Sugar-sweetened beverages, weight gain, and incidence of type 2 diabetes in young and middle-aged women, JAMA 2004 Aug 25;292(8):927-34.
References on Coffee
Coffee containing caffeine can cause insomnia, nervousness and restlessness, stomach upset, nausea and vomiting, increased heart and breathing rate, and other side effects. Consuming large amounts of coffee might also cause headache, anxiety, agitation, ringing in the ears, and irregular heartbeats, http://www.webmd.com/vitamins-supplements/ingredientmono-980-coffee.aspx?activeingredientid=980.
Coffee decreases mortality, http://bit.ly/1MhQhtlAm J Epidemiol 2015. http://annals.org/aim/article/2643435/coffee-drinking-mortality-10-european-countries-multinational-cohort-study J. Annals of Int Med Aug 15 2017
Coffee consumption and mortality from all causes, Cardiovascular disease, and cancer: a dose response meta-analysis, J. Epidemiology 2014;180:763
Changes in coffee intake and subsequent risk of type 2 diabetes: three large cohorts of US men and women, J. Diabetologia July 2014
Coffee consumption is associated with a reduced risk of type 2 diabetes. However, it remains to be determined how changes in coffee intake influence subsequent risk of type 2 diabetes. In this issue, Bhupathiraju et al provide the results of an analysis of data on coffee consumption from the Nurses’ Health Study. They report that individuals who increased their coffee consumption by more than 1 cup/day over a 4 year period had an 11% lower risk of type 2 diabetes in the next 4 years. Conversely, participants who reduced their coffee consumption by more than 1 cup/day had a 17% higher risk for type 2 diabetes. Participants with high stable consumption, those who consumed more than 3 cups/day at baseline and maintained this level of consumption for 4 years, later had a 37% lower risk compared with those who maintained consumption at less than 1 cup/day. These data provide novel evidence that changes in coffee consumption habit are related to type 2 diabetes risk.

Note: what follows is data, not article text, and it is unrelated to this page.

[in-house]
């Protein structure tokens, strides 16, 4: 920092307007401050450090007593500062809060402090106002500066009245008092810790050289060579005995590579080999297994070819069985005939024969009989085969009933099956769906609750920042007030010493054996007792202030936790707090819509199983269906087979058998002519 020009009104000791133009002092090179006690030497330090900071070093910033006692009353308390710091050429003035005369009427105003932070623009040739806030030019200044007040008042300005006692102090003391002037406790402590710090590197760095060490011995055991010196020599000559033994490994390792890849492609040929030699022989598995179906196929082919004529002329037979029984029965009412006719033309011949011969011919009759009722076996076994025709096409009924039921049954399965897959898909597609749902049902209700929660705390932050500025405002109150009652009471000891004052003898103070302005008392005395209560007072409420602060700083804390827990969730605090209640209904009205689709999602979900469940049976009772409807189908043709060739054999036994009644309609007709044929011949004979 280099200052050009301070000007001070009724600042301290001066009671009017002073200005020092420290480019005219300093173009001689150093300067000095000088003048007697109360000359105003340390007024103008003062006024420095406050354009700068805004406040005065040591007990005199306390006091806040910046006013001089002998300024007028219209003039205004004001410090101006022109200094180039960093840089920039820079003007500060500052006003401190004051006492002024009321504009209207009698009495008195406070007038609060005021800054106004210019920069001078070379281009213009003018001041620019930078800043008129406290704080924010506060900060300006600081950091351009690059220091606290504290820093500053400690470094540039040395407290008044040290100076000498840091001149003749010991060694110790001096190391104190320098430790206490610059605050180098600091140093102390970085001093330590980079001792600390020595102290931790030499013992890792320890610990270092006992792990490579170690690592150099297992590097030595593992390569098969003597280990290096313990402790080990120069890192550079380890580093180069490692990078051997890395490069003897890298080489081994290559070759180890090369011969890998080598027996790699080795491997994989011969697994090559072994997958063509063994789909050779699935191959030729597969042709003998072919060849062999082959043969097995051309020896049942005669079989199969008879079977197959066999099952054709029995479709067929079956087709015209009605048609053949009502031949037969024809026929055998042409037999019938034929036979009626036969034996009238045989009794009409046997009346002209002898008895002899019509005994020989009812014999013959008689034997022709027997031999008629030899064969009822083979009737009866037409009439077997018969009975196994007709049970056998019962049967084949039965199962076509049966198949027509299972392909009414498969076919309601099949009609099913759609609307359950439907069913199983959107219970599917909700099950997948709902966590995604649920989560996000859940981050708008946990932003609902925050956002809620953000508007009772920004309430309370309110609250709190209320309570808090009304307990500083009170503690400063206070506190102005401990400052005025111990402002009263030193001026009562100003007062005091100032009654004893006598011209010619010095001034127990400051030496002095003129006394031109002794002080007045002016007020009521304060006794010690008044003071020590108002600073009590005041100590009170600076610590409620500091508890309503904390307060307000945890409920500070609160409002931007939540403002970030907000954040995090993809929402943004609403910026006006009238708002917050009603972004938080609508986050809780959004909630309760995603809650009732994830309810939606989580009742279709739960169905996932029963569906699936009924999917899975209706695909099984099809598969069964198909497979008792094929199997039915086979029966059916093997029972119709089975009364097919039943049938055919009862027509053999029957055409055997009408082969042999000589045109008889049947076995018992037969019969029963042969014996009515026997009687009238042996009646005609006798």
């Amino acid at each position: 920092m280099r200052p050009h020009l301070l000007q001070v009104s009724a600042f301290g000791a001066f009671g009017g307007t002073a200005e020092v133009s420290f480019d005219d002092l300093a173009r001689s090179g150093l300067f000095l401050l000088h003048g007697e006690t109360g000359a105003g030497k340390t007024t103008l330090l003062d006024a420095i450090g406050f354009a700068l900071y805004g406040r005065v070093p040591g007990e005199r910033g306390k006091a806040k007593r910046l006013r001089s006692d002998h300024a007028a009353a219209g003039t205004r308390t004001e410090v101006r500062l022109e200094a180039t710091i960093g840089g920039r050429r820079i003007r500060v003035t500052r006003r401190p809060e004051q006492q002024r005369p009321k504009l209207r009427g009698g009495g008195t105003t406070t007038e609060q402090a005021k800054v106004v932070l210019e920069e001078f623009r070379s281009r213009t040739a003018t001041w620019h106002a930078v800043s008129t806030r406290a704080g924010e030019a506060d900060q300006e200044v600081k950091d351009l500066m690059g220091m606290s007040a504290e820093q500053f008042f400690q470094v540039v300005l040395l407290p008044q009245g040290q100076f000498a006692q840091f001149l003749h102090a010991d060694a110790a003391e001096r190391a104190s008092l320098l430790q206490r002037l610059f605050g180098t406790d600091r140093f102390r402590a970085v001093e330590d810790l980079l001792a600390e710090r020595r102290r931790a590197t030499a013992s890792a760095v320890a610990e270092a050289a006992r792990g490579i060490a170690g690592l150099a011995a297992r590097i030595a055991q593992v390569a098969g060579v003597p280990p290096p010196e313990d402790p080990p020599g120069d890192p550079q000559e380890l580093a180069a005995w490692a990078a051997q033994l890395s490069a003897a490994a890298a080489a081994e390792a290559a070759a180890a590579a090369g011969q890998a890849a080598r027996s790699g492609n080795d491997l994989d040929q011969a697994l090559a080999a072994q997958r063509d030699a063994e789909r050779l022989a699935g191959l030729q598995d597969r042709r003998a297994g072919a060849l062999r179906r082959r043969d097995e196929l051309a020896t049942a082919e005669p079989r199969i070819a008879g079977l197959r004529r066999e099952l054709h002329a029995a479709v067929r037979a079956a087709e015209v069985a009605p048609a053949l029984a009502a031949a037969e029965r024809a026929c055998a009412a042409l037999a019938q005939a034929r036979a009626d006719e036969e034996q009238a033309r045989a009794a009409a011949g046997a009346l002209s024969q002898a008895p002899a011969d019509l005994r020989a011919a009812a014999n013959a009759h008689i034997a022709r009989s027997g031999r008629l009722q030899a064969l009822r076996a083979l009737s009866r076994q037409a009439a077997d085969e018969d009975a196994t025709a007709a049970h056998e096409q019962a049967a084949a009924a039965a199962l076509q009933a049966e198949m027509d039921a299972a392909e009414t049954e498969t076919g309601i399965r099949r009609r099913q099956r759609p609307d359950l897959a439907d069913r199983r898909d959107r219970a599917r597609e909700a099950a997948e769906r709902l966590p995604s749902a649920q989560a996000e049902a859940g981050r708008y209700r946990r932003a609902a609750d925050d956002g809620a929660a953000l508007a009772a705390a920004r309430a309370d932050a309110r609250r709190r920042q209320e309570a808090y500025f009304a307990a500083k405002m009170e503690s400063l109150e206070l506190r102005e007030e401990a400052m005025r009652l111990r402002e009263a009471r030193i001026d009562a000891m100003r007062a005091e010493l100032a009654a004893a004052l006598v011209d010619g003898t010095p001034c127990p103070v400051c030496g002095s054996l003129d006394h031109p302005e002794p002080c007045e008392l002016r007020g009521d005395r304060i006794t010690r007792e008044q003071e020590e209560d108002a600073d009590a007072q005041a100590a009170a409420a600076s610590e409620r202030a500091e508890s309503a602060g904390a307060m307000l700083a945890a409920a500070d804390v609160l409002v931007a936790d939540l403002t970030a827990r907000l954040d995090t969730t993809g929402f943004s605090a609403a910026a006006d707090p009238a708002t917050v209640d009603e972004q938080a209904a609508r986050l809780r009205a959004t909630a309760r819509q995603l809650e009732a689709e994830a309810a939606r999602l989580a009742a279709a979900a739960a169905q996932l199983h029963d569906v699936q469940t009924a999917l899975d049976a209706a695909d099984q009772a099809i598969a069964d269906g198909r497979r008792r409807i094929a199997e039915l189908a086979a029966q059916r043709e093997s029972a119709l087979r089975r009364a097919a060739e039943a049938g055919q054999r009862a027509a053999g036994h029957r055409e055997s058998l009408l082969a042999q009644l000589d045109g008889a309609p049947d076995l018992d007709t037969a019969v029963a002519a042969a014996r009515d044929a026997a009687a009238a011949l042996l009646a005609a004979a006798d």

More than 1.5 cups of coffee a day lower inflammation and risk of DM by 54%, European J. Clinical Nutrition, Epub July 1 2015
Coffee reduces risk of depression and Diabetes, Eur J. Clin Nutr August 2015.
Drink coffee to avoid Alzheimer’s Disease: study shows older adults benefit, June 5th 2012, Journal of Alzheimer’s Disease.
Higher coffee consumption may impact risk for developing MS, meta-analysis indicates
The CBS News (3/3, Marcus) reports that the risk for multiple sclerosis (MS) “was higher in adults who downed fewer cups of coffee every day,” the findings of a two-study meta-analysis published March 3 in the Journal of Neurology, Neurosurgery & Psychiatry reveal. Included in the meta-analysis were a study “from Sweden, involving 1,620 adults with MS and a comparison group of 2,788 healthy people, and a US study including 1,159 people with MS and 1,172 healthy people.” HealthDay (3/3, Norton) reports that in both studies, people “who downed about six cups of coffee a day were almost one-third less likely to develop MS than non-drinkers were.” What’s more, “the link was not explained away by factors such as people’s age, education or income levels, or smoking and drinking habits.”
Coffee lowers risk of Parkinson’s Disease, https://parkinsonsnewstoday.com/2015/10/02/coffee-drinking-lowers-risk-parkinsons-type-2-diabetes-five-cancers-harvard-researchers/